14. Yup. I think these are all great points. I love my Skyrim and Dragon age, but I love Animal Crossing and such as well. More variety is always good. No one’s saying change the existing stuff. Just make new stuff with a new angle.


  15. In less than two minutes of reading, your text here has gotten me to rethink the way I’d make the games I want to make on the most fundamental levels. So that’s something.


  16. Oh, excellent article. And you’ve reminded me of one of my favorite games of all times: Abe’s Oddworld, where he actually did have to pat his friends on the back (not a hug exactly) if he accidentally hurt them, in order to get to the goal. Because he had to get his fellow Mudokons to follow him, see, and they wouldn’t cooperate if they were pissed off. Another interesting point of the game: Abe didn’t have any weapons. He could only possess the bad guys who did, and make them shoot each other. It was an interesting “once remove” from the violence. And a great deal of Abe’s success in navigating the game space relied on him going into “sneak” mode and tiptoeing around and not waking up the bad guys, who snored like mofos. But my favorite part of all was when Abe would drink the bad brew and possess his own farts, flying them around and making them explode. Okay, that’s violent, but in a hilarious, cartoony sort of way. The game was so incredibly imaginative, and you really had to work your brain to solve it. I guess I know what you mean about straight up violence being a really tired solution, because it’s not just tired, it’s effing *boring* in comparison to throwing meat bones over the side of a cliff and watching the guard dogs go chasing after it. (Another cool trick of Abe’s).


    1. If you know how to work MAME or have a frontend, (i personally use but every OS has its favourite) I’d recommend looking up Avenging Spirit. Pretty much the only enemies you NEED to fight are the bosses, and sometimes it’s advisable (especially at the end) because it’s really easy to get killed. Basically it looks like your standard platformer at first, mobsters kidnap your girl and you gotta save’er, but your guy dies and becomes a ghost during the intro. Your health only drains when you are in ghost form, you advance by possessing the mobsters and using them to fight each other. (being a Japanese game, one by Jaleco no less, it eventually starts throwing really odd things to possess/fight at you, like football players and bipedal dragons) Despite having a health bar and being cartoony it’s semi-realistic damage-wise. Most creatures in the game can only survive 1 or 2 shots. (which includes whomever you possess) And grenades and fire kill anything in one shot. So it’s sometimes better to nab one of the kung-fu girls or the ninjas and make a dash for the exit, just attacking to stun people instead.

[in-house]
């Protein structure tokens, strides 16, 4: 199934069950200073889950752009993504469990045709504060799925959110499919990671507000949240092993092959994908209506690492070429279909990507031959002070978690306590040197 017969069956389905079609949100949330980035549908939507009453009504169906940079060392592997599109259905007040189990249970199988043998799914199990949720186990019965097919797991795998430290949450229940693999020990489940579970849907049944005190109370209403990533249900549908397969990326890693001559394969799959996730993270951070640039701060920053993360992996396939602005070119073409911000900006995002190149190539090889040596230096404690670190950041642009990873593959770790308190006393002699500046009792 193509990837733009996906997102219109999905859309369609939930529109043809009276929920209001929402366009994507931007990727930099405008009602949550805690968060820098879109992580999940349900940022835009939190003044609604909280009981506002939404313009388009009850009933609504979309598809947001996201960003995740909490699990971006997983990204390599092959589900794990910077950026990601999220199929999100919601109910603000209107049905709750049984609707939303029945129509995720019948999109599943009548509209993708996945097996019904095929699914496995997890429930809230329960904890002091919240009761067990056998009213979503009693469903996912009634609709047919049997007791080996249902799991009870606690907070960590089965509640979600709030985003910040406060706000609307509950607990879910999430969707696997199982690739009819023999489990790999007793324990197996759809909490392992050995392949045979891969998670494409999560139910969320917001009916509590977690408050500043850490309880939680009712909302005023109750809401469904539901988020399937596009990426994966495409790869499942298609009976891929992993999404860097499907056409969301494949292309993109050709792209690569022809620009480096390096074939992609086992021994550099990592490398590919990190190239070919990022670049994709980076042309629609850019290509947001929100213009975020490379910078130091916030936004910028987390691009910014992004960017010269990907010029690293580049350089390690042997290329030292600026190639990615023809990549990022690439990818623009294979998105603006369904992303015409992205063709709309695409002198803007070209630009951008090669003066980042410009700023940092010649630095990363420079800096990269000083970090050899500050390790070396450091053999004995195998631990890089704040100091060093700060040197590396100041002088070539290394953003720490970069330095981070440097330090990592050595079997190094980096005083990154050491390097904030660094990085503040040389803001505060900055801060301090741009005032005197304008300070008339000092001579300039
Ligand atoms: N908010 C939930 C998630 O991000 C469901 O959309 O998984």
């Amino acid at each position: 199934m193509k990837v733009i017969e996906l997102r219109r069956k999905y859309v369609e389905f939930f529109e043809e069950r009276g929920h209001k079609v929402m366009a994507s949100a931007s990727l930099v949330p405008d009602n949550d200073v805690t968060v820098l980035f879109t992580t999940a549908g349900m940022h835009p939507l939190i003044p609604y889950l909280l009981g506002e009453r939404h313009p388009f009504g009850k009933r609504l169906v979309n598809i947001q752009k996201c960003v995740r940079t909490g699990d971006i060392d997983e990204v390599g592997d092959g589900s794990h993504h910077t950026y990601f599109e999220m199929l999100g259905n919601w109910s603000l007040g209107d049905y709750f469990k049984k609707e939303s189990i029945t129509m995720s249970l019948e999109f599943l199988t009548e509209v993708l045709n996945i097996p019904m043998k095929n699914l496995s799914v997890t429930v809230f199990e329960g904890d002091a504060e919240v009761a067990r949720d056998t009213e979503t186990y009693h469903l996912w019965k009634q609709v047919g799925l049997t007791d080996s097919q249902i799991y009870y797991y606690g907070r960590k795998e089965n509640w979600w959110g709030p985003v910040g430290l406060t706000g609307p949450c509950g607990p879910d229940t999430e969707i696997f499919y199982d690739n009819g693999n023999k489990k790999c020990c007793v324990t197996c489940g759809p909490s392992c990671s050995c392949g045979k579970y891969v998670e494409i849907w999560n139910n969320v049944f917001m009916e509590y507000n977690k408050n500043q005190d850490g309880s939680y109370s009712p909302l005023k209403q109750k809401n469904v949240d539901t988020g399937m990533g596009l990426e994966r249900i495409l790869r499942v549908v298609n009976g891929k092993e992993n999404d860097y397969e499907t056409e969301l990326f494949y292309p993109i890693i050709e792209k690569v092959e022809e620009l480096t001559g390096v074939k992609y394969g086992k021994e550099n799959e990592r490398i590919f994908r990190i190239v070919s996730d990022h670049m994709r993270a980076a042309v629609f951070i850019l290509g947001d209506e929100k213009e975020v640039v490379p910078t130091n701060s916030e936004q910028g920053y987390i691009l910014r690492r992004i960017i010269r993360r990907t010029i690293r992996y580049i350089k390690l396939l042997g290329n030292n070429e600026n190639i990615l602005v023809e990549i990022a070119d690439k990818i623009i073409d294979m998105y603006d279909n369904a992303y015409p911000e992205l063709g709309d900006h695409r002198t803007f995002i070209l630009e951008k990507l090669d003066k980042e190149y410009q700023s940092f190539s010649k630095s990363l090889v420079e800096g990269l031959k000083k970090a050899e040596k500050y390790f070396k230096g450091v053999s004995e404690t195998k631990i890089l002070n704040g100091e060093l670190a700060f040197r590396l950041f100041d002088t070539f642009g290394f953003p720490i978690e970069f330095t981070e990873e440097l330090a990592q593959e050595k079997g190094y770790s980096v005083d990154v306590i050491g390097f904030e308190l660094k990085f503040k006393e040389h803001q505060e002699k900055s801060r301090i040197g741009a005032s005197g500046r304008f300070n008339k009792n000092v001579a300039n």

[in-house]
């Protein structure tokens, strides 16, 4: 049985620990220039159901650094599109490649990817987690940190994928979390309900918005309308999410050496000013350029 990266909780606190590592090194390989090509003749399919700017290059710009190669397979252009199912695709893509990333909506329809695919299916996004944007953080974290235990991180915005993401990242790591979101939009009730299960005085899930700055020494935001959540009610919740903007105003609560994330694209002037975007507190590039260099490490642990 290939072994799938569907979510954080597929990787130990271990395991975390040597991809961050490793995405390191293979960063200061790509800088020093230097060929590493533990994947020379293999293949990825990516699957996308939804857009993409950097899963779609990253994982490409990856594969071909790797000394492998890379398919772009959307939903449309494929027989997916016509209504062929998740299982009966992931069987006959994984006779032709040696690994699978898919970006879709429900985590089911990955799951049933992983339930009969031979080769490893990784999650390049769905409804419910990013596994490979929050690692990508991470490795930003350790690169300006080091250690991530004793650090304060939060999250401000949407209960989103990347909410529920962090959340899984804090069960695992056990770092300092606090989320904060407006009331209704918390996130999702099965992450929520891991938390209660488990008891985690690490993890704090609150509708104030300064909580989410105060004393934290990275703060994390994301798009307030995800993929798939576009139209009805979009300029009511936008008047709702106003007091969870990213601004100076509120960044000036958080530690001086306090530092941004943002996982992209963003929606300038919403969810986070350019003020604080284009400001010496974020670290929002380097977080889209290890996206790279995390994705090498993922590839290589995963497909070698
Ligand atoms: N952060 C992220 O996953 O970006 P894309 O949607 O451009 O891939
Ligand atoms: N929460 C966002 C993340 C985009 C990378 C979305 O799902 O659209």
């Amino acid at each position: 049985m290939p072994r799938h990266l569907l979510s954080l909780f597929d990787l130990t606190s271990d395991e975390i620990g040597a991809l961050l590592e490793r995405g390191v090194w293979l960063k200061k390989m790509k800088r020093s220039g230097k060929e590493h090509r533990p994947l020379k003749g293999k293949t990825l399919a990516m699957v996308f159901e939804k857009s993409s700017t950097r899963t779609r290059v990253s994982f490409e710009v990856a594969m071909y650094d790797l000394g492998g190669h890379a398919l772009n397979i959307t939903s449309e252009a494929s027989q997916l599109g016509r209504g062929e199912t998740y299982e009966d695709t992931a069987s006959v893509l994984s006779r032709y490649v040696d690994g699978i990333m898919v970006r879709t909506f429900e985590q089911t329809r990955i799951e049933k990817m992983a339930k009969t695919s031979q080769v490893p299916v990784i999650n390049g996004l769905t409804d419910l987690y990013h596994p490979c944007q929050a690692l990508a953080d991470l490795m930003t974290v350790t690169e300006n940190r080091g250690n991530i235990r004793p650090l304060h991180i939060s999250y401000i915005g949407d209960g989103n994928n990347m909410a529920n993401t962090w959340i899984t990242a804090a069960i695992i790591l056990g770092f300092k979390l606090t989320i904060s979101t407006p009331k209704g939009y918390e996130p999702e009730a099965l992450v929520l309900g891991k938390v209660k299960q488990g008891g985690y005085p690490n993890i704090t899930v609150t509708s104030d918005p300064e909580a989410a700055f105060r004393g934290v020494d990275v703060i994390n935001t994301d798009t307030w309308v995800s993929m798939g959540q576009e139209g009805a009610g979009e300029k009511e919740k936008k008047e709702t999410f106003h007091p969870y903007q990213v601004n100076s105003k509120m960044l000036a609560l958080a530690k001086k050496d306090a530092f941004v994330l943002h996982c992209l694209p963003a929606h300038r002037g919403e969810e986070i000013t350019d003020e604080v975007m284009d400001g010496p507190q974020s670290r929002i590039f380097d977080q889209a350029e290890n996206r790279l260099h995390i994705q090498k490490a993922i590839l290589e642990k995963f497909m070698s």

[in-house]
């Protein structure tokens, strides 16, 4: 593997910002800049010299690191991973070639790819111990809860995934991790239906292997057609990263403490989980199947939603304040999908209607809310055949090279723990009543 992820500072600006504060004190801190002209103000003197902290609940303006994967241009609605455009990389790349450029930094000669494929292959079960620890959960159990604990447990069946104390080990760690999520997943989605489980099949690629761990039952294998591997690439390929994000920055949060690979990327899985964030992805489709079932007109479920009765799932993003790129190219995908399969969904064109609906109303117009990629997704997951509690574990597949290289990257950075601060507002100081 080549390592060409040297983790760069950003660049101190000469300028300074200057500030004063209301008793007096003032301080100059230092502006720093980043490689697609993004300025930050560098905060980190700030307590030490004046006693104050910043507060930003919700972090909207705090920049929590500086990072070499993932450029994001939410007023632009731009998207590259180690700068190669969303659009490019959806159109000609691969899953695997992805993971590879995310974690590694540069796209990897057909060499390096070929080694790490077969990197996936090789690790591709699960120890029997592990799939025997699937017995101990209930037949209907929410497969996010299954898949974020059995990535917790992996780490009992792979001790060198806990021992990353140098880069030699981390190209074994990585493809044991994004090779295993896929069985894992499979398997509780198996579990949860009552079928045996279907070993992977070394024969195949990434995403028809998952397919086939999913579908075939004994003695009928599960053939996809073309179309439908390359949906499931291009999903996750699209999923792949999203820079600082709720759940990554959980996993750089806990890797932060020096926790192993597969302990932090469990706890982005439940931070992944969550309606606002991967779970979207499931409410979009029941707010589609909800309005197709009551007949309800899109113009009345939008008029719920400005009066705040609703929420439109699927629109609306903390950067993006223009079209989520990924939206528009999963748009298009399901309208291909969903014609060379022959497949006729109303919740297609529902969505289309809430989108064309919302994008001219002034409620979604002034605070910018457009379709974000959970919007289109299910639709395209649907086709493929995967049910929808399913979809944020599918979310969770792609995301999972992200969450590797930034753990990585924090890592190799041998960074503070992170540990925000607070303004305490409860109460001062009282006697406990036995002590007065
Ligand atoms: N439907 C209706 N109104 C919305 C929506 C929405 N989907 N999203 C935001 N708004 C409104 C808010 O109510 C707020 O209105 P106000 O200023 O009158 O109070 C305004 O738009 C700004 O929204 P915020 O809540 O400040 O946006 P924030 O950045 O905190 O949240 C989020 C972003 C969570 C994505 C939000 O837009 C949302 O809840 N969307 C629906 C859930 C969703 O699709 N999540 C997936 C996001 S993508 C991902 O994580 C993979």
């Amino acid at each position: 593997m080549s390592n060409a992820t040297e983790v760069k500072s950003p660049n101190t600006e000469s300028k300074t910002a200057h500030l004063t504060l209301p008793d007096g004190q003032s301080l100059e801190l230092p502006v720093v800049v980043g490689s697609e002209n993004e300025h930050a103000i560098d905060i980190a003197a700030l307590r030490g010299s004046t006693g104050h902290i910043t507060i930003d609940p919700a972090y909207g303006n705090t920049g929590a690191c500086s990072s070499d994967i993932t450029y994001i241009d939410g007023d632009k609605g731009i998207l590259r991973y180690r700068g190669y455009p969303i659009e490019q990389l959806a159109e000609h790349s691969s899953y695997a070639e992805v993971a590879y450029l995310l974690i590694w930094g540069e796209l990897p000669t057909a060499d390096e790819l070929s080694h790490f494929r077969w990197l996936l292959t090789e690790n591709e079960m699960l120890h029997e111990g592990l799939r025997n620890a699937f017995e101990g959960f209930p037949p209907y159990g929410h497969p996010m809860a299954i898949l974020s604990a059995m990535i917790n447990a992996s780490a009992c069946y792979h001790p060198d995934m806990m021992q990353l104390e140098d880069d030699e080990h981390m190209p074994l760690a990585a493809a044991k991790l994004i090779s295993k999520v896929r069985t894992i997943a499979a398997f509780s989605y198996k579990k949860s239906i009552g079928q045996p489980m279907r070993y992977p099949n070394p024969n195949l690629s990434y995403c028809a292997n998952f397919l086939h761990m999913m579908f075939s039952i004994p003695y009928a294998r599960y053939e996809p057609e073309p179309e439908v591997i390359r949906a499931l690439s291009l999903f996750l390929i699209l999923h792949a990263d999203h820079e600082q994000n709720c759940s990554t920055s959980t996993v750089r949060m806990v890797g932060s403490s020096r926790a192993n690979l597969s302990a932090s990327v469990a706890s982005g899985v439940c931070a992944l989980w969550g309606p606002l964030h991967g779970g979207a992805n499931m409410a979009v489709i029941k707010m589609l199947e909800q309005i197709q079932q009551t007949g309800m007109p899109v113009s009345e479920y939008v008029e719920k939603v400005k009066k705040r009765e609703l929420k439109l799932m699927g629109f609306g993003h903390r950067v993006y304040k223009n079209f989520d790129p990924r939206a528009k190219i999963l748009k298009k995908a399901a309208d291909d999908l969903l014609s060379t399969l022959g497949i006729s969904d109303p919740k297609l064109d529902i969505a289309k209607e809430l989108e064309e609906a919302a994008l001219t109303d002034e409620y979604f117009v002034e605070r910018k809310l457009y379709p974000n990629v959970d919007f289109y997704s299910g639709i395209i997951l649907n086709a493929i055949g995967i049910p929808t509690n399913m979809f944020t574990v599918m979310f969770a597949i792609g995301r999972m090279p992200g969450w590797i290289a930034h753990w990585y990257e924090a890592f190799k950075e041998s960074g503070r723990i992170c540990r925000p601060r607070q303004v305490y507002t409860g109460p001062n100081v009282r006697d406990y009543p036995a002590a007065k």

On a related note, nab a genesis/mega drive emulator and grab Haunting as well. Poltergeist trying to scare a family out of their homes because their shoddy products killed him. Definitely need more games like those two.

      Liked by 1 person

  17. Excellent article! I’ve been gaming my entire life and I long ago got sick of the violence-as-the-only-means-to-advance game mechanic too. The games that I’ve most enjoyed in recent years all have one thing in common…fighting is not the means or not the only means to advance. Portal is the first one that comes to mind, but there have also been a variety of survival games. Even in the fighting games like Skyrim I have always played to minimize how much I actually do.